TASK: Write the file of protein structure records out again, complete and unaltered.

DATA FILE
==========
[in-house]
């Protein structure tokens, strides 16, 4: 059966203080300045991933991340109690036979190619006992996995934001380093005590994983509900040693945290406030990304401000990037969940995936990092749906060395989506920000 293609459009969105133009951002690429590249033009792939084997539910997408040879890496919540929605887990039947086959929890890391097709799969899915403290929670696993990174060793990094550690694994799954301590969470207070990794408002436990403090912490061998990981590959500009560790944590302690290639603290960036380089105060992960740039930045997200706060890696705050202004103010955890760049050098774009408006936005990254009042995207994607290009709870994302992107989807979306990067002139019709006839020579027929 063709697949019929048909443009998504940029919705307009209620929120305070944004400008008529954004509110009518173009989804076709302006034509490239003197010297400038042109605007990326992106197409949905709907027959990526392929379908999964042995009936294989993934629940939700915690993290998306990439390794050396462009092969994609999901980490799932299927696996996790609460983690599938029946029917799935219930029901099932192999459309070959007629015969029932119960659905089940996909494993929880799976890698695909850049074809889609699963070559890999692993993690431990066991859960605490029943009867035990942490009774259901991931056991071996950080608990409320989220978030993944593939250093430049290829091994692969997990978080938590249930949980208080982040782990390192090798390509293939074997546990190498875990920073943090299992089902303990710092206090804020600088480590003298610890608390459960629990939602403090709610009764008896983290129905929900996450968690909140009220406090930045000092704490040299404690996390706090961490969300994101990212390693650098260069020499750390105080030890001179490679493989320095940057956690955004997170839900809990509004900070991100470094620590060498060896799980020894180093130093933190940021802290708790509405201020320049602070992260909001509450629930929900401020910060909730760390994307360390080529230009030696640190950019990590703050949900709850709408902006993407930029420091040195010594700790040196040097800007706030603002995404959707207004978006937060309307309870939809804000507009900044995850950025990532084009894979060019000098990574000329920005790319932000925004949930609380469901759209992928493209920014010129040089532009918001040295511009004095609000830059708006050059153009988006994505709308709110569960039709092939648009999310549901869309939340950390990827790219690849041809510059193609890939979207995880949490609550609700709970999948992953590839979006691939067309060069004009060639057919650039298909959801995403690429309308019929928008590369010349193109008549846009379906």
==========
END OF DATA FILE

[in-house]
């Protein structure tokens, strides 16, 4: 059966203080300045991933991340109690036979190619006992996995934001380093005590994983509900040693945290406030990304401000990037969940995936990092749906060395989506920000 293609459009969105133009951002690429590249033009792939084997539910997408040879890496919540929605887990039947086959929890890391097709799969899915403290929670696993990174060793990094550690694994799954301590969470207070990794408002436990403090912490061998990981590959500009560790944590302690290639603290960036380089105060992960740039930045997200706060890696705050202004103010955890760049050098774009408006936005990254009042995207994607290009709870994302992107989807979306990067002139019709006839020579027929 063709697949019929048909443009998504940029919705307009209620929120305070944004400008008529954004509110009518173009989804076709302006034509490239003197010297400038042109605007990326992106197409949905709907027959990526392929379908999964042995009936294989993934629940939700915690993290998306990439390794050396462009092969994609999901980490799932299927696996996790609460983690599938029946029917799935219930029901099932192999459309070959007629015969029932119960659905089940996909494993929880799976890698695909850049074809889609699963070559890999692993993690431990066991859960605490029943009867035990942490009774259901991931056991071996950080608990409320989220978030993944593939250093430049290829091994692969997990978080938590249930949980208080982040782990390192090798390509293939074997546990190498875990920073943090299992089902303990710092206090804020600088480590003298610890608390459960629990939602403090709610009764008896983290129905929900996450968690909140009220406090930045000092704490040299404690996390706090961490969300994101990212390693650098260069020499750390105080030890001179490679493989320095940057956690955004997170839900809990509004900070991100470094620590060498060896799980020894180093130093933190940021802290708790509405201020320049602070992260909001509450629930929900401020910060909730760390994307360390080529230009030696640190950019990590703050949900709850709408902006993407930029420091040195010594700790040196040097800007706030603002995404959707207004978006937060309307309870939809804000507009900044995850950025990532084009894979060019000098990574000329920005790319932000925004949930609380469901759209992928493209920014010129040089532009918001040295511009004095609000830059708006050059153009988006994505709308709110569960039709092939648009999310549901869309939340950390990827790219690849041809510059193609890939979207995880949490609550609700709970999948992953590839979006691939067309060069004009060639057919650039298909959801995403690429309308019929928008590369010349193109008549846009379906």